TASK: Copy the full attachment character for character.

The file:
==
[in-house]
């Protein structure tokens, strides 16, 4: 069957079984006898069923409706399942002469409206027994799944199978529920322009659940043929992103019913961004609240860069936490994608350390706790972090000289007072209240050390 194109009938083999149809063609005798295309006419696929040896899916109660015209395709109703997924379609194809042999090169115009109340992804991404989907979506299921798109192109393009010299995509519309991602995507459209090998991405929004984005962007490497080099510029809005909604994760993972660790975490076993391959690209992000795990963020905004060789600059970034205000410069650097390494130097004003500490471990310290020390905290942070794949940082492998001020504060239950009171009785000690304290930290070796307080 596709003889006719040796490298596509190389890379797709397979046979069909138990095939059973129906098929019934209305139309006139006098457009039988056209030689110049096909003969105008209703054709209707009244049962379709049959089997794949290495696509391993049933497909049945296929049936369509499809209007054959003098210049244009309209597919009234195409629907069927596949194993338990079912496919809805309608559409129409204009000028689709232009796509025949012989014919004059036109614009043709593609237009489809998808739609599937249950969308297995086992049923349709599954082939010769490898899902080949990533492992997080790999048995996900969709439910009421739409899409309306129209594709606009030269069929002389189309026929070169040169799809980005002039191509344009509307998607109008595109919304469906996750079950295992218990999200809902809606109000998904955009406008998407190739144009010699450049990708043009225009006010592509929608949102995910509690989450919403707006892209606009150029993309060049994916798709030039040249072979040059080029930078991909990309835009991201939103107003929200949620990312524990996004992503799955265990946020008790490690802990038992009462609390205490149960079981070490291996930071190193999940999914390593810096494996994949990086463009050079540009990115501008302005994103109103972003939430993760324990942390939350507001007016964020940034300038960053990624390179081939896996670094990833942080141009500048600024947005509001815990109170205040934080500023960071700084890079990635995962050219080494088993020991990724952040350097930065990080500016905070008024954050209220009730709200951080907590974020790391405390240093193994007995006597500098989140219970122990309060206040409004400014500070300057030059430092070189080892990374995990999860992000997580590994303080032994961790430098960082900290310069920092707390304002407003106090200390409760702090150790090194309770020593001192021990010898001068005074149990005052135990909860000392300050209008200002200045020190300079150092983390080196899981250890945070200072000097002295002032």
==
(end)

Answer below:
[in-house]
């Protein structure tokens, strides 16, 4: 069957079984006898069923409706399942002469409206027994799944199978529920322009659940043929992103019913961004609240860069936490994608350390706790972090000289007072209240050390 194109009938083999149809063609005798295309006419696929040896899916109660015209395709109703997924379609194809042999090169115009109340992804991404989907979506299921798109192109393009010299995509519309991602995507459209090998991405929004984005962007490497080099510029809005909604994760993972660790975490076993391959690209992000795990963020905004060789600059970034205000410069650097390494130097004003500490471990310290020390905290942070794949940082492998001020504060239950009171009785000690304290930290070796307080 596709003889006719040796490298596509190389890379797709397979046979069909138990095939059973129906098929019934209305139309006139006098457009039988056209030689110049096909003969105008209703054709209707009244049962379709049959089997794949290495696509391993049933497909049945296929049936369509499809209007054959003098210049244009309209597919009234195409629907069927596949194993338990079912496919809805309608559409129409204009000028689709232009796509025949012989014919004059036109614009043709593609237009489809998808739609599937249950969308297995086992049923349709599954082939010769490898899902080949990533492992997080790999048995996900969709439910009421739409899409309306129209594709606009030269069929002389189309026929070169040169799809980005002039191509344009509307998607109008595109919304469906996750079950295992218990999200809902809606109000998904955009406008998407190739144009010699450049990708043009225009006010592509929608949102995910509690989450919403707006892209606009150029993309060049994916798709030039040249072979040059080029930078991909990309835009991201939103107003929200949620990312524990996004992503799955265990946020008790490690802990038992009462609390205490149960079981070490291996930071190193999940999914390593810096494996994949990086463009050079540009990115501008302005994103109103972003939430993760324990942390939350507001007016964020940034300038960053990624390179081939896996670094990833942080141009500048600024947005509001815990109170205040934080500023960071700084890079990635995962050219080494088993020991990724952040350097930065990080500016905070008024954050209220009730709200951080907590974020790391405390240093193994007995006597500098989140219970122990309060206040409004400014500070300057030059430092070189080892990374995990999860992000997580590994303080032994961790430098960082900290310069920092707390304002407003106090200390409760702090150790090194309770020593001192021990010898001068005074149990005052135990909860000392300050209008200002200045020190300079150092983390080196899981250890945070200072000097002295002032």